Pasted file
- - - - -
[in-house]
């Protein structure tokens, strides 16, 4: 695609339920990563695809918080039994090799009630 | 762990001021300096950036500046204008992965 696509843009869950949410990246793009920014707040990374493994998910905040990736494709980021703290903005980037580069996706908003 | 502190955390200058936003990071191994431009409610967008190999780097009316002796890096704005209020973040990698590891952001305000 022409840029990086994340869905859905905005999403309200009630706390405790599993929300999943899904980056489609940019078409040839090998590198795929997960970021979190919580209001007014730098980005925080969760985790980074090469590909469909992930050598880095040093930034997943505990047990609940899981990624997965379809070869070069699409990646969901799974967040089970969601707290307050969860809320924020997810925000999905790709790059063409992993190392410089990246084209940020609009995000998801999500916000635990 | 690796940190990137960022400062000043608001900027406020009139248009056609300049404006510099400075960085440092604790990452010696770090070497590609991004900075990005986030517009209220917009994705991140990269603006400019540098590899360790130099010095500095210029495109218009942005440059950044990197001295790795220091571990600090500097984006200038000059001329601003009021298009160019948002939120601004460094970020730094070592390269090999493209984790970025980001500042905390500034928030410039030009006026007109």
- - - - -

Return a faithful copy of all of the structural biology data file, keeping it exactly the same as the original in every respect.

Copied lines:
[in-house]
């Protein structure tokens, strides 16, 4: 695609339920990563695809918080039994090799009630 | 762990001021300096950036500046204008992965 696509843009869950949410990246793009920014707040990374493994998910905040990736494709980021703290903005980037580069996706908003 | 502190955390200058936003990071191994431009409610967008190999780097009316002796890096704005209020973040990698590891952001305000 022409840029990086994340869905859905905005999403309200009630706390405790599993929300999943899904980056489609940019078409040839090998590198795929997960970021979190919580209001007014730098980005925080969760985790980074090469590909469909992930050598880095040093930034997943505990047990609940899981990624997965379809070869070069699409990646969901799974967040089970969601707290307050969860809320924020997810925000999905790709790059063409992993190392410089990246084209940020609009995000998801999500916000635990 | 690796940190990137960022400062000043608001900027406020009139248009056609300049404006510099400075960085440092604790990452010696770090070497590609991004900075990005986030517009209220917009994705991140990269603006400019540098590899360790130099010095500095210029495109218009942005440059950044990197001295790795220091571990600090500097984006200038000059001329601003009021298009160019948002939120601004460094970020730094070592390269090999493209984790970025980001500042905390500034928030410039030009006026007109």